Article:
U.S. forces recovered the bodies of two U.S. service members on Tuesday from the site of an American surveillance plane crash in Taliban-controlled territory in Afghanistan, the U.S. military command in Kabul said in a statement.

What is believed to be the flight data recorder was also retrieved from the site, and the plane's remains were destroyed. The cause of the crash was still under investigation, the statement said, but "there are no indications the crash was caused by enemy fire."

The U.S. surveillance plane crashed Monday in Ghazni province, and earlier recovery attempts were thwarted by poor weather, heavily mined roads and Taliban attacks, according to Afghan officials.

But when U.S. forces arrived at the site, "the remains were found near the crash site, treated with dignity and respect by the local Afghan community, in accordance with their culture," according to the U.S. military statement.

Wahidullah Kaleemzai, Ghazni's provincial governor, said American forces launched the recovery attempt Tuesday after an operation alongside Afghan forces Monday night was aborted because of a Taliban attack and poor weather.

“Helicopters and drones flew above the site [Monday] night but could not land,” he said by phone Tuesday. Another local lawmaker, Hameedullah Nawroz, said roadside bombs placed by the Taliban on routes leading to the crash site also prevented recovery attempts.

The U.S. military command confirmed the crash Monday of a U.S. Air Force Bombardier E-11A in a statement from Col. Sonny Leggett, a spokesman for U.S. forces in Afghanistan.

One Taliban spokesman, Zabiullah Mujahid, told The Washington Post that insurgent forces shot down the plane, but other Taliban statements Monday said the plane “crashed.”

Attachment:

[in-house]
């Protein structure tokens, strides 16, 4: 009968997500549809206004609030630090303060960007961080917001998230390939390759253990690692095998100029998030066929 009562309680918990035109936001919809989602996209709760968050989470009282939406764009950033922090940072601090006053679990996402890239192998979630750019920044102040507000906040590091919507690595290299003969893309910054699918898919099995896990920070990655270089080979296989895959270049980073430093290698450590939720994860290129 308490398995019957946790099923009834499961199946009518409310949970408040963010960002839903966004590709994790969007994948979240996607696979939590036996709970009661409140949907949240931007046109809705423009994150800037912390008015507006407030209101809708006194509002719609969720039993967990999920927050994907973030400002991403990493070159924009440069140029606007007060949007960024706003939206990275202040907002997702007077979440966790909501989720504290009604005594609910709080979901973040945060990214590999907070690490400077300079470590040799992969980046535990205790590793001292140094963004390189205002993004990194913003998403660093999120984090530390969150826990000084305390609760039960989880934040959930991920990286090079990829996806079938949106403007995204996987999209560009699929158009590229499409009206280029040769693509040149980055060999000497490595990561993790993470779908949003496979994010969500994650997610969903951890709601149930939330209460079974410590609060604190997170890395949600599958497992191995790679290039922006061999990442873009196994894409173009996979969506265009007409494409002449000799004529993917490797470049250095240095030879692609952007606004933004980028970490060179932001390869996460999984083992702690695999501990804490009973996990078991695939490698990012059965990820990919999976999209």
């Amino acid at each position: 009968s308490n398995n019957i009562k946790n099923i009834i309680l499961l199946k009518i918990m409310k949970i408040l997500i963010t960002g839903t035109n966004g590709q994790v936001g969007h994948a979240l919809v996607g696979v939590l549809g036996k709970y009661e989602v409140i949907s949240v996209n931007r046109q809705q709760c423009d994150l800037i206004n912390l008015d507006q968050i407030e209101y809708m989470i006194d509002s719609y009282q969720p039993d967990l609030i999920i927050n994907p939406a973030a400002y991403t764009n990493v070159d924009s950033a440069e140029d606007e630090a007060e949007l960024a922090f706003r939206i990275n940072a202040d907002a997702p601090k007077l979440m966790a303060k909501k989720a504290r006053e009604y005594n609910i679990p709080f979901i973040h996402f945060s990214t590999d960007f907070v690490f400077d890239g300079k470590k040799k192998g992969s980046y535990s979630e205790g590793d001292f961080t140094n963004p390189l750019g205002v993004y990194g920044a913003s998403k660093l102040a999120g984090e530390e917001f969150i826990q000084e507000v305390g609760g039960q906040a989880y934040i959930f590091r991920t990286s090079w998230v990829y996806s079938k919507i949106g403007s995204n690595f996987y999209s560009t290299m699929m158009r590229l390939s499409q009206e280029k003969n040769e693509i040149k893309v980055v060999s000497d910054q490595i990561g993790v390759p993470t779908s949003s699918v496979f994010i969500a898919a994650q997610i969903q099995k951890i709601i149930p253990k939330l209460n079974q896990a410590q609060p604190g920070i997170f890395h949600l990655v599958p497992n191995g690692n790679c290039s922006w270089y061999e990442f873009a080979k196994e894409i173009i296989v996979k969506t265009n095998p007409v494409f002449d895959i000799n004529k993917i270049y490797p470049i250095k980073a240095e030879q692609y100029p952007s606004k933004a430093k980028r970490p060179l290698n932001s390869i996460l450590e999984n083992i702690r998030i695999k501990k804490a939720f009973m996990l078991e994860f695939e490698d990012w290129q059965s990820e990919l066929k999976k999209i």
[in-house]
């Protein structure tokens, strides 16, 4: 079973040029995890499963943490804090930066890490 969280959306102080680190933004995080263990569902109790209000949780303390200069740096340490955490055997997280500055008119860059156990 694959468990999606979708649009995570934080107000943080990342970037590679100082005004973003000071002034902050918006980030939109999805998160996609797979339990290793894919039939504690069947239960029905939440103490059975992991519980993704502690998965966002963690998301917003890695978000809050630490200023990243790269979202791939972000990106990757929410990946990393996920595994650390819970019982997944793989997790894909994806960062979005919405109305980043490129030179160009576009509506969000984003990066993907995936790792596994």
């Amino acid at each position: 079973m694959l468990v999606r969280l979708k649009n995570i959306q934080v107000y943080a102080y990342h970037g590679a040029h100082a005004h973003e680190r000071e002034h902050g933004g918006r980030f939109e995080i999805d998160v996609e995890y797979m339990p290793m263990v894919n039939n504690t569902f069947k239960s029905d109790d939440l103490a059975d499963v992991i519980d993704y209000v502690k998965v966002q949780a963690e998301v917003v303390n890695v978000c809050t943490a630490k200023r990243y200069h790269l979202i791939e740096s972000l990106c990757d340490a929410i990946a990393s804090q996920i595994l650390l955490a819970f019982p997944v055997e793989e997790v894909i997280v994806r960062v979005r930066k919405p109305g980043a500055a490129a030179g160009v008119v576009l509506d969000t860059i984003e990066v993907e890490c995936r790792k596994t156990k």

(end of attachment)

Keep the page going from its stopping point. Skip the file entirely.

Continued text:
Mujahid also claimed in a statement that the crash killed “high-ranking CIA officials on board,” but a U.S. official said Tuesday that “there was no one senior” aboard the plane. The official spoke on the condition of anonymity as he was not authorized to speak to the media.

The U.S. military statement Tuesday said “pending positive identification,” the identities of the two service members killed will be withheld until 24 hours after their next of kin are notified.

The crash took place in Deh Yak district, an area considered a Taliban stronghold long under the insurgents’ control. Ghazni is one of Afghanistan’s most volatile provinces, with the Taliban contesting several districts. In 2018, the insurgents overran Ghazni’s provincial capital, and that same year a Taliban-claimed roadside bomb killed three American soldiers there.

The U.S. Bombardier E-11A is an electronics surveillance aircraft that helps boost tactical communications on the battlefield. In Afghanistan, it is used to help transmit communications between ground units and commanders, which is often a challenge in the country’s mountainous and rugged terrain.

The crash occurred as peace talks between the Taliban and American negotiators remain stalled. The United States is demanding a reduction in violence before formal talks can resume. Taliban leaders offered a proposal to reduce violence earlier this month.

Peace talks have brought with them an intensification of the conflict in Afghanistan in recent months, as U.S. and Taliban negotiators have sought to leverage battlefield victories. A peace agreement would include the withdrawal of thousands of U.S. troops from the country.

There are about 13,000 U.S. troops in Afghanistan, according to the U.S. military command in Kabul. At the war’s height in 2010 and 2011, there were more than 100,000 U.S. forces in Afghanistan.

Earlier this month, a roadside bomb attack in Kandahar province left two U.S. service members dead and two wounded. Last year, 20 U.S. troops were killed in Afghanistan, more than any other year since 2014.

Sharif Hassan and Sayed Salahuddin in Kabul contributed to this report.